Understanding Enterprise

Entrepreneurship and Small Business, fourth edition

by Simon Bridge and Ken O'Neill

Case study: chapter 3

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Pathfinder initiatives

In Northern Ireland the former Department of Economic Development (now the Department of Enterprise, Trade and Investment) launched its 'Pathfinder' initiative in 1986. Its aim was 'to find new and better ways of building a stronger economy in Northern Ireland ... to find new ways to build on our strengths and to correct our weaknesses.' Among those weaknesses were the 'lack of an enterprising tradition: Northern Ireland is proud of its "work ethic", but this is essentially an employee ethic. As a result there are few role models or mentors for those who wish to enter business and the option of self-employment is novel in many areas.'
One of the taskforces in the Pathfinder initiative was the Enterprise Taskforce and the following is a summary of its initial findings:

Brief

To examine the level of enterprise in Northern Ireland, attitudes to enterprise and how these might be changed, whether current arrangements for stimulating business start-up are adequate and how the community can be involved more fully in economic development.

Background

  • 'Enterprise' was defined as the propensity of people to create jobs, for themselves and others, by engaging in and developing a legitimate activity which will earn them a living or by developing their existing jobs.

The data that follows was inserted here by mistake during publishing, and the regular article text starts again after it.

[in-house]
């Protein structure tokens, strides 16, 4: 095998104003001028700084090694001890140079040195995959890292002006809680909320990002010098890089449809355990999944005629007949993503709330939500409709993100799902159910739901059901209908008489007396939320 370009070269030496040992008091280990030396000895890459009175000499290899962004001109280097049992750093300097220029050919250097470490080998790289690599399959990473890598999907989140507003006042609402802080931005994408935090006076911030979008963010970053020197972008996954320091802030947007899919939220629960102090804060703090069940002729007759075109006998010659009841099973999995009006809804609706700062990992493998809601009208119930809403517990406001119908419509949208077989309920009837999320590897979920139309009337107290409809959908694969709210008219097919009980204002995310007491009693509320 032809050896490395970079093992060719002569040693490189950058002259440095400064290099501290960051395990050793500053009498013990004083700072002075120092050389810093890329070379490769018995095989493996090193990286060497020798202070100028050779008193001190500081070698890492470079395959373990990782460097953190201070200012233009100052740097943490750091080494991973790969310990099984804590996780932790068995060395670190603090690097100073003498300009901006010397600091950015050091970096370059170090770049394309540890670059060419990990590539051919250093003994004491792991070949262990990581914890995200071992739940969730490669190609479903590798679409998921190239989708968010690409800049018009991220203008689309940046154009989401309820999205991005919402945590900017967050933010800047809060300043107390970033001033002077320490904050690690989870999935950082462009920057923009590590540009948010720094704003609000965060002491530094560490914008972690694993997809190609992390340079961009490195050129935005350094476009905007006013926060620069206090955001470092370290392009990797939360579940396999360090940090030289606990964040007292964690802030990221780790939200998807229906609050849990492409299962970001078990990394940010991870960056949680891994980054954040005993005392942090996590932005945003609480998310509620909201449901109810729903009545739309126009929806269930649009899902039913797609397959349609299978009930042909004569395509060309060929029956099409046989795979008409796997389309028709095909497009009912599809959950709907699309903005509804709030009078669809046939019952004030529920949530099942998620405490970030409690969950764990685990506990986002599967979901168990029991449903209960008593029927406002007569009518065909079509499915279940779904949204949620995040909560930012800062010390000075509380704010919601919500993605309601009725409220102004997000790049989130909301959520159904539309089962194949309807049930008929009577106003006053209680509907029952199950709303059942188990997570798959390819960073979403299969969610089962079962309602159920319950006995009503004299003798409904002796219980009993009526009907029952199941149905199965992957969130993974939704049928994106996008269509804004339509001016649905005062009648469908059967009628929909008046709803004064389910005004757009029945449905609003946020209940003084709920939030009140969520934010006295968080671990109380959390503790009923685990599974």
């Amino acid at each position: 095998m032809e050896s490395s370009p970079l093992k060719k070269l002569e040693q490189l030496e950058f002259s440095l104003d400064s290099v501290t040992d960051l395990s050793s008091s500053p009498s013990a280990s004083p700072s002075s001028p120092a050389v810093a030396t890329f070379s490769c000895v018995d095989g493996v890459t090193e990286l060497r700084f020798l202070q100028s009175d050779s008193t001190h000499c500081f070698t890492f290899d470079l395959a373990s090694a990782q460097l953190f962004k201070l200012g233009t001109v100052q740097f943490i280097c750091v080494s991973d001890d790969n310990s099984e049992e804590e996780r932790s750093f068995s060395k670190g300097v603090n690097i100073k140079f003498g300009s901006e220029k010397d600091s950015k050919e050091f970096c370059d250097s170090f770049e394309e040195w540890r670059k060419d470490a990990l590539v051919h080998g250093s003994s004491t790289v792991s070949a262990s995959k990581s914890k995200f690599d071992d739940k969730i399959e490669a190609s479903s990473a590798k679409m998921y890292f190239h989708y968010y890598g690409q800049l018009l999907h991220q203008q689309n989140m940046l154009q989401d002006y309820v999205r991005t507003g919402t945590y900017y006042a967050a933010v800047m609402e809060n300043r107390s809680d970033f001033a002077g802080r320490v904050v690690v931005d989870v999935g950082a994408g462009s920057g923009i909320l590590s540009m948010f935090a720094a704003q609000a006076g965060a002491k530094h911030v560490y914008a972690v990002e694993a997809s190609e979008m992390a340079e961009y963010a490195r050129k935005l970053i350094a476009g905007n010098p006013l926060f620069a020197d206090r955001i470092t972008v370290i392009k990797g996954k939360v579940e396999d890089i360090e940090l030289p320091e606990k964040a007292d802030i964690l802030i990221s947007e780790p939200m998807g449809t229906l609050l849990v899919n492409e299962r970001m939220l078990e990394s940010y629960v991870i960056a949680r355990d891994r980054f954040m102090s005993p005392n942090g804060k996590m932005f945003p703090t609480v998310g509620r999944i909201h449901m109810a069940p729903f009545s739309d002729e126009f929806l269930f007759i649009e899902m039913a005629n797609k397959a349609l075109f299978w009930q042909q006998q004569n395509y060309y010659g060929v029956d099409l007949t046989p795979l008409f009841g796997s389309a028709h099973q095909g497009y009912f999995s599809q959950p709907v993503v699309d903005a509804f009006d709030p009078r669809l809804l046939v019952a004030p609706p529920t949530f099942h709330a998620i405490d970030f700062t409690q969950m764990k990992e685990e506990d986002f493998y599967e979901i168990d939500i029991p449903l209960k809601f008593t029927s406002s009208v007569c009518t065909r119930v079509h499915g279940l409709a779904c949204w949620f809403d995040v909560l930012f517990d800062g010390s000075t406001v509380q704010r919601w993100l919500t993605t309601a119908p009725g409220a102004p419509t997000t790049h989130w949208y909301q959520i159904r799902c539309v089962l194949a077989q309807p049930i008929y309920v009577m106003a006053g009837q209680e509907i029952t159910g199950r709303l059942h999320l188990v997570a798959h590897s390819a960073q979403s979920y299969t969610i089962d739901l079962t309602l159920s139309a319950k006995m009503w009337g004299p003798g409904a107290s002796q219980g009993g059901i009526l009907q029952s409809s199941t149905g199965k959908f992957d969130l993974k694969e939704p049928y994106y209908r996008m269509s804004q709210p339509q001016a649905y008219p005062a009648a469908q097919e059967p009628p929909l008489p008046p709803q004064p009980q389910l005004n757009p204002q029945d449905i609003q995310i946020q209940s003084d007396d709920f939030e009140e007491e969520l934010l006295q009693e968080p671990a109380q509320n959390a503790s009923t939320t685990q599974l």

Attitudes

  • There is a general attitude in Northern Ireland that working for oneself rather than an established company is somehow second-best.
  • Self-employment is often seen as an impractical or excessively risky: not so legitimate or socially desirable as other employment.

Support currently available

A wide range of support is currently available to those wishing to establish or develop a business:
  • Finance in the form of enterprise grants (from the Local Enterprise Development Unit) and enterprise allowances (from the Department), supplements commercial and voluntary sources of business finance.
  • Training, ranging from brief seminars for enterprise allowance participants to courses such as the graduate enterprise programmes, providing information and skills which are important to small business growth and development.
  • Advice, ranging from informal counselling to the inputs of professional advisors such as accountants, is also an important part of a small business and enterprise support system.

Conclusions

  • There is a need to generate a more positive attitude to enterprise throughout the community.
  • Northern Ireland needs to generate greater self-confidence and skills among those who may wish to start a business so that they can identify and respond to challenging business opportunities.
  • A restructuring of assistance is required to ensure that all types of assistance are made available in a coordinated way, both in terms of those eligible for assistance, and in terms of measures which should be complementary.
  • Particular attention should be paid to the development of supportive networks of contacts and advisers.
    Source: Department of Economic Development, Building a Stronger Economy: The Pathfinder Process (Belfast, Department of Economic Development, 1987). This material should not be taken to reflect the current policy of the Department of Enterprise, Trade and Investment or of Invest Northern Ireland.
  1. How might the brief for a 'Pathfinder Enterprise, initiative be written today?